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Kaunda Imposes Austerity, Brings in New Economic Team

April 4, 1986

LUSAKA, Zambia (AP) _ President Kenneth Kaunda reorganized the Cabinet and announced austerity measures Friday in an attempt to pull his once-rich nation out of the economic morass in which it has been mired for years.

As part of the program to cut spending, Zambia will close some of its diplomatic missions abroad, the president said.

Kaunda also ordered the release of 24 alleged drug smugglers who had been held for a year without charge. He said they would be prohibited from leaving the country until investigations are completed.

He told a news conference the government reorganization was designed to move economists into key positions.

Kaunda led the former British colony of Northern Rhodesia to independence on Oct. 24, 1964, and inherited a strong economy based on copper exports. Mismanagement and corruption combined with plunging copper prices to drain hard-currency reserves, however, and the country has been limping along on foreign aid and loans.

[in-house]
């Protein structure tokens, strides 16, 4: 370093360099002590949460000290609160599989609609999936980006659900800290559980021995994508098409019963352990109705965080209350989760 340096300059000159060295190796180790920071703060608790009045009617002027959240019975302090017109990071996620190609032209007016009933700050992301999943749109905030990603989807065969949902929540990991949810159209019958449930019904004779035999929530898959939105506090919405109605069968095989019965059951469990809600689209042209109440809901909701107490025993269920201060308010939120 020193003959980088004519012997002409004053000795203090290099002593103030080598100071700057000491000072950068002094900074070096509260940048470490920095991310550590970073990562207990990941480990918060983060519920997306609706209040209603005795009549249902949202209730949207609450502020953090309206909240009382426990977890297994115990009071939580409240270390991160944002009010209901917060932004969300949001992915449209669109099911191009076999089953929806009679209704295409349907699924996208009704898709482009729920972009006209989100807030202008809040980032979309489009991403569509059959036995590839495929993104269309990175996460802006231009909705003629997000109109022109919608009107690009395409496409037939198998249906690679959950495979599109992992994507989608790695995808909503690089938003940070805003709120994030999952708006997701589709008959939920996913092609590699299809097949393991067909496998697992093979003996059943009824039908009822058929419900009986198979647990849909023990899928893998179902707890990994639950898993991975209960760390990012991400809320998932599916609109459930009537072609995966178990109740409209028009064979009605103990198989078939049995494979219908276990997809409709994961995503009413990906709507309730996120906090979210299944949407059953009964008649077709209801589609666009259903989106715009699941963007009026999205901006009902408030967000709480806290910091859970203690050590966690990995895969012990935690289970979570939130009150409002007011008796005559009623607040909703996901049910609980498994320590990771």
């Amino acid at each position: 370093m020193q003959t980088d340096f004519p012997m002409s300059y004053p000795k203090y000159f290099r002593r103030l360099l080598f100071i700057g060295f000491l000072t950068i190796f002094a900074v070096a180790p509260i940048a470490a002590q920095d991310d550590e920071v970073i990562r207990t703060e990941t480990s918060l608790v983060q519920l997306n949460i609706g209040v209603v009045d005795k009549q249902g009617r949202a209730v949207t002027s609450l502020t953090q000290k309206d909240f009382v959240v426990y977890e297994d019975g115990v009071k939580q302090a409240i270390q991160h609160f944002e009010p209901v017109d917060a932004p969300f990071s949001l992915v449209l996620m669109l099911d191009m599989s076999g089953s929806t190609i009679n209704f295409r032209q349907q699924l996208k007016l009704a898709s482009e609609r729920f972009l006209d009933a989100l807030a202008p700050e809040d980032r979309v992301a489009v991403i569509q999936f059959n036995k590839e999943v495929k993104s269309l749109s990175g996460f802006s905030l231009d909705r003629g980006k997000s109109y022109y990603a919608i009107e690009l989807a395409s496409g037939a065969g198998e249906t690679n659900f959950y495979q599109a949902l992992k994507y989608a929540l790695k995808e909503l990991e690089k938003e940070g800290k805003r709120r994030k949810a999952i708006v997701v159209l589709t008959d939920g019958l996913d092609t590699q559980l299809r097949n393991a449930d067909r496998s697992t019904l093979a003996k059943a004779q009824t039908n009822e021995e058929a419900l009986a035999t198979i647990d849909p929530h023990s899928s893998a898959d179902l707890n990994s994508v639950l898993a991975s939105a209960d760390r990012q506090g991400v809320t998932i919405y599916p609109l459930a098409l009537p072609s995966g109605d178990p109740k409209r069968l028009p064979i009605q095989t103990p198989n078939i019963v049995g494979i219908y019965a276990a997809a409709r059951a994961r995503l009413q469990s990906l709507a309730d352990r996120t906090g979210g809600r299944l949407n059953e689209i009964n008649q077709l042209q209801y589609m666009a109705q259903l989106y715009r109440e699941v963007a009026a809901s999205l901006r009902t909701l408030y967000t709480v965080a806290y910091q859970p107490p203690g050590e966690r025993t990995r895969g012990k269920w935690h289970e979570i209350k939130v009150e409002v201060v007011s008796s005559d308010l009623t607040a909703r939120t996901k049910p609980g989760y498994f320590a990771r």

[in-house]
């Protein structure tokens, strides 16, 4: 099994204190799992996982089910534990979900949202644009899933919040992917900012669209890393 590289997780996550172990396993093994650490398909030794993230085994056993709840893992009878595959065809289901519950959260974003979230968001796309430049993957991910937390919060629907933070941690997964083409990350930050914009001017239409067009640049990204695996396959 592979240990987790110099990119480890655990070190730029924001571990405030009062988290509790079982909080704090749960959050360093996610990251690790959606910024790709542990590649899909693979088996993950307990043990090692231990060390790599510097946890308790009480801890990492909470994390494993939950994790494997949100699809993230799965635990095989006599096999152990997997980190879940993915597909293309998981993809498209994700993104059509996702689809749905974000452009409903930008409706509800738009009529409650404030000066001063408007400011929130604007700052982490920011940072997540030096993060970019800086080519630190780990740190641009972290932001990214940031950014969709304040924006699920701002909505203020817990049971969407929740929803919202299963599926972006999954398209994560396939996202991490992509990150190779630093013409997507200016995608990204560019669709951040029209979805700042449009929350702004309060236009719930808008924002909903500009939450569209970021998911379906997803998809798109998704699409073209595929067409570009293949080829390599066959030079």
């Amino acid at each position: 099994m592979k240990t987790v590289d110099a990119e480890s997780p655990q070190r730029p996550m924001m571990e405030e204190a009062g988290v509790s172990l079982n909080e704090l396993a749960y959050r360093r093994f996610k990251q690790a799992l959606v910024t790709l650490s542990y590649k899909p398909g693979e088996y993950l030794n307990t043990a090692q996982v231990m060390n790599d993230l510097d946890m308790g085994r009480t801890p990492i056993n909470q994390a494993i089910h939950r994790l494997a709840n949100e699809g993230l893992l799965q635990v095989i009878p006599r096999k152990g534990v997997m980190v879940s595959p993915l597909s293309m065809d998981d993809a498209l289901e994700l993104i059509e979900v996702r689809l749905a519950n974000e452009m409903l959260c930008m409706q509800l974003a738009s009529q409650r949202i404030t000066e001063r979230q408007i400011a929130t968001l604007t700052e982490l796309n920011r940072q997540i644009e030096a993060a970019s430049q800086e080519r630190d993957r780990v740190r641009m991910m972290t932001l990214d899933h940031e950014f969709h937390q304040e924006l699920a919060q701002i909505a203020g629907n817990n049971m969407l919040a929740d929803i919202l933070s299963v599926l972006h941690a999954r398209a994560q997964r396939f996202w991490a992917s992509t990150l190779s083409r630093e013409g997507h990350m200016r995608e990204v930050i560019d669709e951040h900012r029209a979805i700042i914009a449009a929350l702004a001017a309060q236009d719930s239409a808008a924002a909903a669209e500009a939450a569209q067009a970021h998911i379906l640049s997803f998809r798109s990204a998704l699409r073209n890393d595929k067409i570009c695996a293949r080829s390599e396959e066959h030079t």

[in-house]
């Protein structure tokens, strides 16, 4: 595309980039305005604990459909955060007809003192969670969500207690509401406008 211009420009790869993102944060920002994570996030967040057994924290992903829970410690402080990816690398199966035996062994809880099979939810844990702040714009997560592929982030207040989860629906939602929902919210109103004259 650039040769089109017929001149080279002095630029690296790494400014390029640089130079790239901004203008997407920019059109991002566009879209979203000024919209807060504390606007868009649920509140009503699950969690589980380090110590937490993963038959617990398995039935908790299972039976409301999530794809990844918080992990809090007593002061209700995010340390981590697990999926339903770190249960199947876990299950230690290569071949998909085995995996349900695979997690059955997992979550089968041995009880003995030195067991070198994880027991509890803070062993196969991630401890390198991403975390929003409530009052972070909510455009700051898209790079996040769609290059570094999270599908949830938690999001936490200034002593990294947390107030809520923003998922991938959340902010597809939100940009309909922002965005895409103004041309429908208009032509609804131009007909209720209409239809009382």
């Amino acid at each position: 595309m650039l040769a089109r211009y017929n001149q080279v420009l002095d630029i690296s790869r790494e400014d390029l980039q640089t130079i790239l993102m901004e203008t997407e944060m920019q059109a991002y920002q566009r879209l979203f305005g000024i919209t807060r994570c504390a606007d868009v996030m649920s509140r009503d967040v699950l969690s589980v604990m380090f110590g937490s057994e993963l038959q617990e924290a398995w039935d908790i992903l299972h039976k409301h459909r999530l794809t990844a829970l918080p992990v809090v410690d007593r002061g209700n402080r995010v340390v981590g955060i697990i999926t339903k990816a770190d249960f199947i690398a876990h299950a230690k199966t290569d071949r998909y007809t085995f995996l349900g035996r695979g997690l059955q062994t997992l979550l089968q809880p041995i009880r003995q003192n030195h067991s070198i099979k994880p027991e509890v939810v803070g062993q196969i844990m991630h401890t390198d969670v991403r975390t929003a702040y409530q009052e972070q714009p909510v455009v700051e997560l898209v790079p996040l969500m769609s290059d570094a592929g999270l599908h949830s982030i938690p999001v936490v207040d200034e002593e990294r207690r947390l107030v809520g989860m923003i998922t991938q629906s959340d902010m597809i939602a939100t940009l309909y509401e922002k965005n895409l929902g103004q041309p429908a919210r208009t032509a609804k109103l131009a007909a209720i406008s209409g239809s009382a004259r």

Social programs such as health and education have been cut back and rural development programs have nearly ceased.

The president changed his entire economic team, removing Finance Minister Luke Mwananshiku, central bank governor David Phiri and Dominic Mulaisho, his special economic adviser.

Replacing them are Basil Kabwe, former education and culture minister and a prominent trade union leader; Leonard Chivuno, who was chairman of the incomes and prices commission, and James Mapoma, former head of the state-owned Zimbabwe Industrial and Mining Corp.

Mwananshiku becomes foreign minister, and Phiri takes over Chivuno’s former job. Mulaisho, who was Kaunda’s special economic adviser for a decade, was not reassigned.

Foreign Minister Lameck Goma was given the higher education portfolio, and several other Cabinet ministers were moved around.

Kaunda did not say which embassies would be closed and was not specific about other elements in his austerity program.

Those detained for alleged drug smuggling included Sikota Wina and Vernon Mwaanga, former government ministers.

Kaunda also disclosed that he had received pleas for presidential clemency from six men sentenced to death in 1980 for plotting to overthrow him, including Edward Shamwana, former High Court commissioner. He said he turned the appeals over to a special review committee.

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